LG KG800 Chocolate review: Dressed to impress
A new LG phone has hit the streets. The possible suspect is described as black, slim, sexy and most of all fashionable. Well then, we might just have some information on that suspect, Mr. Officer. The LG Chocolate phone is a gorgeous mobile phone offering a red-glowing navigation touchpad, 128MB of internal memory, 1.3 megapixel camera and MP3 player, tri-band GSM and GPRS support - all that incorporated into a slim slider shell.
- Fashionable design
- High-quality finish
- 1.3 megapixel camera with LED flash
- 128 MB shared internal memory
- USB 1.2 mass storage support
- Touchpad navigation
- Really fast menu system response
- No memory card slot
- No FM radio
- No airplane mode
- Slow and inconvenient camera interface
- No MP3 playlist and ID3 tag support
The phone features an innovative touchpad which is used for menu navigation and it's a wonderful piece of design which really adds to the classy overall feel of the handset.
Otherwise, as regards the technical side of the device, there aren't any posh features that would stun the regular tech buffs. The phone is mainly targeted at a market niche of expensive designer phones which have the main purpose of distinguishing their owners from the general crowd. And as such it should be viewed in its own right taking into account its marketing specifics. So if you are one of the people out there hoping that LG KG800 might turn out as the next Walkman competitor or the next beat-'em-all camera phone, we only have 2 words for you: Keep waiting!
Anyways, we really liked this phone, and as a matter of fact, all the people around us liked it even better, so there's a trick or two that this party slider hides in its sleeves. Talking about sleeves, let's roll up ours and get down to work in order to show you what this baby can offer.
The phone we had was a test sample so we should warn you that there might be some differences to the final version, though this software version behaved perfectly alright and we didn't stumble upon any obvious bugs.
As for the stylish retail package, the box should include a stereo headset, a pouch, a neck strap, a MP3 remote control with a 3.5 mm jack, a USB cable, a travel charger and a software CD containing the proprietary LG PC Suite software but as we have always said - the contents of the retail package are market and country dependant.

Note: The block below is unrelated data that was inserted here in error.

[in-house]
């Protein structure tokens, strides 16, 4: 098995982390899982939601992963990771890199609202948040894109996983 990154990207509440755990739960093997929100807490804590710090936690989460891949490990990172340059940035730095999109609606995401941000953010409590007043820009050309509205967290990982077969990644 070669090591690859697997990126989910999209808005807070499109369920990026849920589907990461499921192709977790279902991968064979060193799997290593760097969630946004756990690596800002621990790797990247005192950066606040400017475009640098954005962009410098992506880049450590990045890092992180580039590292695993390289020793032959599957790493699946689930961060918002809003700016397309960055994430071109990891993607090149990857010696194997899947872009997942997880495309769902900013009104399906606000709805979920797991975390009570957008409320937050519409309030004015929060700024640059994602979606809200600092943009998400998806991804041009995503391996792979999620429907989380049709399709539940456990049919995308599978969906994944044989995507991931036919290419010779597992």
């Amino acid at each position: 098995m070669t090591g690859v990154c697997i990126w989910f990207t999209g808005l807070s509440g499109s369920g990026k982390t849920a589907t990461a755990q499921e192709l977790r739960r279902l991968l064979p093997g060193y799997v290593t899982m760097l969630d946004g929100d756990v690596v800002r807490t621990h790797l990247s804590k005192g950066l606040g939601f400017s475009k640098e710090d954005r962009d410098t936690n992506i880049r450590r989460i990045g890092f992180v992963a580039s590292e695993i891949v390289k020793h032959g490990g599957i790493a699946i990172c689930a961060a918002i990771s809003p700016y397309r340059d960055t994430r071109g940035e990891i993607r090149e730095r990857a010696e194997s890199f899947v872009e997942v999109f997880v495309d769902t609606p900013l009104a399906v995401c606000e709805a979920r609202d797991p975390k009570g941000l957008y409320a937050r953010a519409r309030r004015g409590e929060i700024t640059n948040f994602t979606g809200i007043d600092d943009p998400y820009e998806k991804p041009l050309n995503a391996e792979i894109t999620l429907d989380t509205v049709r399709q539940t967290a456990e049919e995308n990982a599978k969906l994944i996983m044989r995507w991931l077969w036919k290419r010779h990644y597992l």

The front part of the phone shell has a mirror-like finish that really makes it look classy. When closed, the slider has a rather monolith construction so there were a few people that tried opening it as a flip phone instead of a slider. That's really something since mobile phones nowadays are invading every part of our lives so to be able to produce something innovative really counts.
When we saw the handset for the first time, sliding out of its LG branded black velvet pouch, we were amazed at how thin it looked. We could hardly believe that it was over 15 mm thick so we had to measure it ourselves. Well, it really is just over 15 mm thick but you could never really tell by just by looking at it - it looks a lot thinner.
In fact one of the first impressions we had were that the phone hidden in its pouch resembles in a great way a stylish and highly expensive cigar lighter that a real connoisseur always has within their reach.
We would expect this phone to be a more of a women's accessory than a men's toy but it turned out that the unisex design and the slim and fashionable body fit and appeal equally both to men and women.
When style meets class
When closed, in fact you could only really see a black shiny surface and a silver rectangle that surrounds the central OK button on the touchpad - the display and the red touchpad lay hidden beneath the shiny surface. When you slide up the upper part, the touchpad and the display light up waiting for your commands. The sight of the red glowing touchpad could easily grab any person's heart.
The newly revealed numeric part of the keypad is crafted in a great way and is really easy to use. The numeric keypad incorporates an interesting design solution since some of the keys are made out of matt plastic and others out of glossy plastic. The different keys are then spread in a checkerboard way across the whole keypad and that makes it very attractive. In fact this checker-board styled keypad and the keys shape resemble a lot like pieces of a chocolate bar. That's one of the reasons for calling the phone The Chocolate.
The real place where this beauty gets its name is from the fact that in the Korean market where this baby was pioneered, it has a scent of chocolate. Yes, you heard us right - the phone smells of chocolate. But enough of that, let's get back to our review.